In the past several decades federal tax rates on the top 1% of Americans have been lowered (Reagan), raised (Bush I and Clinton), then lowered again (Bush II). If all else stayed the same, that would have reduced the top 1%’s share of total tax payments. But this effect has been dwarfed by the large rise in the top 1%’s share of pretax income, which causes their share of total tax payments to increase. Here’s what the numbers looked like in 1979 and 2007, two years at comparable points in the business cycle (data are from the CBO).
The top 1%’s share of pretax income doubled, from 8.9% to 18.7%. Although the average tax rate they paid fell, their share of total tax payments increased, from 14.2% to 26.2%, because their income share jumped so much.
Consider what the Romney approach would have implied for tax rates paid by the top 1% during the 1979-2007 period. In 1979 their average federal tax rate was 35%; in 2007 it was 28%. Suppose policy makers had promised to keep the top 1%’s share of total tax payments at its 1979 level of 14%. Given the sharp rise in the top 1%’s income share, the average federal tax rate paid by the top 1% would have needed to fall to just 15%.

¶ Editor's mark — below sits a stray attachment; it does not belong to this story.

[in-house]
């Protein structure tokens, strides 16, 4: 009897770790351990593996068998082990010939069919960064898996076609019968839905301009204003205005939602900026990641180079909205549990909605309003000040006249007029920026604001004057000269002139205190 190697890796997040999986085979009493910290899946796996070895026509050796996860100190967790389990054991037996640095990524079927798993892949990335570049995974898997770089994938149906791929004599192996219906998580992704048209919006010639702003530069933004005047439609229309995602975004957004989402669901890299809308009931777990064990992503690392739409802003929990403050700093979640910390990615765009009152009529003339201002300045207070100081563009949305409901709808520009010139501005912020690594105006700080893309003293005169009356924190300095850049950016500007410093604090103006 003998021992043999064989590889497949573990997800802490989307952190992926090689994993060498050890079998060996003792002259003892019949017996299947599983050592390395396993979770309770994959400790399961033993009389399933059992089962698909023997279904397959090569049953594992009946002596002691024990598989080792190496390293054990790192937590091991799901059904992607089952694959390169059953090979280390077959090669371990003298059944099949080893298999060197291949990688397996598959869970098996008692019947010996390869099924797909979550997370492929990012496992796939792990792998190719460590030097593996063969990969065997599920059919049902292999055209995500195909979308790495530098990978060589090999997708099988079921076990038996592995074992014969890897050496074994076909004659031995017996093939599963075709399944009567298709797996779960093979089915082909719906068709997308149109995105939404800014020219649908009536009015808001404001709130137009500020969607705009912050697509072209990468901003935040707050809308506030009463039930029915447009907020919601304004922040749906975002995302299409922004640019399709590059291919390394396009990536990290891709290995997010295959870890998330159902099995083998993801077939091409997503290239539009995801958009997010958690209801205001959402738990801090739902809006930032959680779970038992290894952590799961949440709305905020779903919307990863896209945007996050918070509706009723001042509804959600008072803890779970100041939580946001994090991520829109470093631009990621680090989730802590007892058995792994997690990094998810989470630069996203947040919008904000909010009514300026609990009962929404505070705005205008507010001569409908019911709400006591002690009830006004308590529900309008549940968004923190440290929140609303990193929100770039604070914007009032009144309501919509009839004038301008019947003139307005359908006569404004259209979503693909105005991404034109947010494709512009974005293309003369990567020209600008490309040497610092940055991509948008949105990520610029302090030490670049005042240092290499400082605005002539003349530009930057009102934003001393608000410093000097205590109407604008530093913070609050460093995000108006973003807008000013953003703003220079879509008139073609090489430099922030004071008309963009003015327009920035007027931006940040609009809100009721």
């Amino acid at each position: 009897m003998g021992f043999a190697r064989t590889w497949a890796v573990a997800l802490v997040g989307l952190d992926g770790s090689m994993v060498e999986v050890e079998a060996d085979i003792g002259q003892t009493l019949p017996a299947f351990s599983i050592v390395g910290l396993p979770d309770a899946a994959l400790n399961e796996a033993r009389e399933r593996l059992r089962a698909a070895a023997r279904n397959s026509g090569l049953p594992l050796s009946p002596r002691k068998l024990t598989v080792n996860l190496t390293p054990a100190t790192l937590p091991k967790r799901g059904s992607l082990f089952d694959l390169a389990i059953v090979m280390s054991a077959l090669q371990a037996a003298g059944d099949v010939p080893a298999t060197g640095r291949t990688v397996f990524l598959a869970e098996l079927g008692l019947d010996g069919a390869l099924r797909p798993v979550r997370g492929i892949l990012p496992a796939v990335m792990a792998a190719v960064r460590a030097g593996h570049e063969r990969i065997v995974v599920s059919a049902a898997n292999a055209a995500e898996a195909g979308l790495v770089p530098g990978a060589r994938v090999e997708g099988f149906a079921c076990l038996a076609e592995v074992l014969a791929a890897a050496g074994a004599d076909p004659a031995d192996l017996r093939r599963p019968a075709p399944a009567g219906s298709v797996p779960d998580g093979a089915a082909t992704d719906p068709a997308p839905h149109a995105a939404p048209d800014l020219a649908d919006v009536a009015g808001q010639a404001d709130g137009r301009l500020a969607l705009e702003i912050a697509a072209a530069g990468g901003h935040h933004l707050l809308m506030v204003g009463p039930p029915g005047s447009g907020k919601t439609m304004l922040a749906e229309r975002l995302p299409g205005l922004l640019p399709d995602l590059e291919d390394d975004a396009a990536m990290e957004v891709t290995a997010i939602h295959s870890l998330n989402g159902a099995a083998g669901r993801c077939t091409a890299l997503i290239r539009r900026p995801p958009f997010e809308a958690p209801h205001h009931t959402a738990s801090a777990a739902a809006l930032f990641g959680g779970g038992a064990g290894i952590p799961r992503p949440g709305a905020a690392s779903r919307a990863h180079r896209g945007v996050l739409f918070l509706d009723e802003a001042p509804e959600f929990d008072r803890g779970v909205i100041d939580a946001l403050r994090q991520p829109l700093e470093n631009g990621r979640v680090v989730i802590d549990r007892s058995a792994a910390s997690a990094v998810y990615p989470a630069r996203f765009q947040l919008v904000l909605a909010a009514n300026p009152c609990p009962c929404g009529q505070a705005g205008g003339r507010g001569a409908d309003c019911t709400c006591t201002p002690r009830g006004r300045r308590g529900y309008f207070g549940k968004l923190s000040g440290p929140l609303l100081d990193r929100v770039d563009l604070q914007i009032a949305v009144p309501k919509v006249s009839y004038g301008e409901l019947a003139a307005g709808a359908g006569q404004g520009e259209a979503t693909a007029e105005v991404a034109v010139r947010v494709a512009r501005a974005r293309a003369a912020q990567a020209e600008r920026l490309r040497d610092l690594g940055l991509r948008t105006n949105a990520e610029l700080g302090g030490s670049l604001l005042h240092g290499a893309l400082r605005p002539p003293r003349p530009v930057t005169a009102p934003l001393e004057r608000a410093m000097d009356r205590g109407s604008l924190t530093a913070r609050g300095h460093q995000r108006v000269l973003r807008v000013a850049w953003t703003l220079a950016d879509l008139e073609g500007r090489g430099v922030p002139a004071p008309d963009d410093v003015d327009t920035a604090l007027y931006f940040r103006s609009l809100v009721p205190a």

What does this mean going forward? In pledging to maintain the tax share of the richest Americans at its current level, Mitt Romney is in effect promising that if that group’s pretax income share continues to rise as it has in the past three decades, he will slash their tax rates.
Mark Thoma adds: “He is also promising that if the income share falls, he’ll raise tax rates for upper income households. Anyone think he’d really do that?”
Eduardo Porter, writing in the New York Times, says we need policies to help adjust to, not fight against, economic globalization.
In the Financial Times, Jared Bernstein argues that our chief tax problem is lack of revenues, not lack of progressivity.